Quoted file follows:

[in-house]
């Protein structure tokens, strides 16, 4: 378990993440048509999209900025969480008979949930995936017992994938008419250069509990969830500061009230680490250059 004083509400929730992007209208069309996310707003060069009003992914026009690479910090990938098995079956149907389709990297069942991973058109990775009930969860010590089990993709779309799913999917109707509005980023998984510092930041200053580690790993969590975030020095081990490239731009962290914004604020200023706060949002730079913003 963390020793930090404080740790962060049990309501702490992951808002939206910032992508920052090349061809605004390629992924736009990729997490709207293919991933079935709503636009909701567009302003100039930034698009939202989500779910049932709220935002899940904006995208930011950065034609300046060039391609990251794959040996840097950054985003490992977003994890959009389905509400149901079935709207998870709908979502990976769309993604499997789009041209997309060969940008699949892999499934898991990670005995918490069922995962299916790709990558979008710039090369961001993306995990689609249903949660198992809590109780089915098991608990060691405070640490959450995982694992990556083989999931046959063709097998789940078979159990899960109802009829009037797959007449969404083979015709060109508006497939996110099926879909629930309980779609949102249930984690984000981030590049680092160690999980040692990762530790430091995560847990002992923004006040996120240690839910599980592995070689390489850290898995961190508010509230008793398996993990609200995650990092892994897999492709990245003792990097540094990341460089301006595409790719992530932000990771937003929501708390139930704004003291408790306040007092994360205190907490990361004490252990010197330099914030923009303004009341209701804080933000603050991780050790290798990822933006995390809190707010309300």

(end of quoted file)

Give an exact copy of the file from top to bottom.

[in-house]
């Protein structure tokens, strides 16, 4: 378990993440048509999209900025969480008979949930995936017992994938008419250069509990969830500061009230680490250059 004083509400929730992007209208069309996310707003060069009003992914026009690479910090990938098995079956149907389709990297069942991973058109990775009930969860010590089990993709779309799913999917109707509005980023998984510092930041200053580690790993969590975030020095081990490239731009962290914004604020200023706060949002730079913003 963390020793930090404080740790962060049990309501702490992951808002939206910032992508920052090349061809605004390629992924736009990729997490709207293919991933079935709503636009909701567009302003100039930034698009939202989500779910049932709220935002899940904006995208930011950065034609300046060039391609990251794959040996840097950054985003490992977003994890959009389905509400149901079935709207998870709908979502990976769309993604499997789009041209997309060969940008699949892999499934898991990670005995918490069922995962299916790709990558979008710039090369961001993306995990689609249903949660198992809590109780089915098991608990060691405070640490959450995982694992990556083989999931046959063709097998789940078979159990899960109802009829009037797959007449969404083979015709060109508006497939996110099926879909629930309980779609949102249930984690984000981030590049680092160690999980040692990762530790430091995560847990002992923004006040996120240690839910599980592995070689390489850290898995961190508010509230008793398996993990609200995650990092892994897999492709990245003792990097540094990341460089301006595409790719992530932000990771937003929501708390139930704004003291408790306040007092994360205190907490990361004490252990010197330099914030923009303004009341209701804080933000603050991780050790290798990822933006995390809190707010309300």